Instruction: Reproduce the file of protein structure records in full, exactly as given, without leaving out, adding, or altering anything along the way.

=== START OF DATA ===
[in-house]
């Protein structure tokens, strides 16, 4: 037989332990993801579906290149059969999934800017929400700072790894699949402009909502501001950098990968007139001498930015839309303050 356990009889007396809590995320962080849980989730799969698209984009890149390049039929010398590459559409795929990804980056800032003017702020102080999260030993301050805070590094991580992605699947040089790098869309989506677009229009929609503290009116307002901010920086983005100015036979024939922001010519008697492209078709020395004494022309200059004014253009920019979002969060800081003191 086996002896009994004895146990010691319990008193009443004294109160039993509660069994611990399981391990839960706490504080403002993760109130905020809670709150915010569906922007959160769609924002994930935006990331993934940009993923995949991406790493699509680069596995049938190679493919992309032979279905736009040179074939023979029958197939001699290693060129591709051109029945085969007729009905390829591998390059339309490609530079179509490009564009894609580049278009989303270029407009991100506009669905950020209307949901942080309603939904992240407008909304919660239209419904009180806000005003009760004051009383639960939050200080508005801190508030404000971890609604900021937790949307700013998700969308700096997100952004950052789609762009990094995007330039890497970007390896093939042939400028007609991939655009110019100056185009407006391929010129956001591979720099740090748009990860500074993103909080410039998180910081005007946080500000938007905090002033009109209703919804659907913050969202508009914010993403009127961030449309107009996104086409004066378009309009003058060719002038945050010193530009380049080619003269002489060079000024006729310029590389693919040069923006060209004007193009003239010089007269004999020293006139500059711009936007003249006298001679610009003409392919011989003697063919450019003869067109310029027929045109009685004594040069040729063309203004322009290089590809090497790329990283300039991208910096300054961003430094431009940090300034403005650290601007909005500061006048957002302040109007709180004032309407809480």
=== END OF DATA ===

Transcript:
[in-house]
């Protein structure tokens, strides 16, 4: 037989332990993801579906290149059969999934800017929400700072790894699949402009909502501001950098990968007139001498930015839309303050 356990009889007396809590995320962080849980989730799969698209984009890149390049039929010398590459559409795929990804980056800032003017702020102080999260030993301050805070590094991580992605699947040089790098869309989506677009229009929609503290009116307002901010920086983005100015036979024939922001010519008697492209078709020395004494022309200059004014253009920019979002969060800081003191 086996002896009994004895146990010691319990008193009443004294109160039993509660069994611990399981391990839960706490504080403002993760109130905020809670709150915010569906922007959160769609924002994930935006990331993934940009993923995949991406790493699509680069596995049938190679493919992309032979279905736009040179074939023979029958197939001699290693060129591709051109029945085969007729009905390829591998390059339309490609530079179509490009564009894609580049278009989303270029407009991100506009669905950020209307949901942080309603939904992240407008909304919660239209419904009180806000005003009760004051009383639960939050200080508005801190508030404000971890609604900021937790949307700013998700969308700096997100952004950052789609762009990094995007330039890497970007390896093939042939400028007609991939655009110019100056185009407006391929010129956001591979720099740090748009990860500074993103909080410039998180910081005007946080500000938007905090002033009109209703919804659907913050969202508009914010993403009127961030449309107009996104086409004066378009309009003058060719002038945050010193530009380049080619003269002489060079000024006729310029590389693919040069923006060209004007193009003239010089007269004999020293006139500059711009936007003249006298001679610009003409392919011989003697063919450019003869067109310029027929045109009685004594040069040729063309203004322009290089590809090497790329990283300039991208910096300054961003430094431009940090300034403005650290601007909005500061006048957002302040109007709180004032309407809480």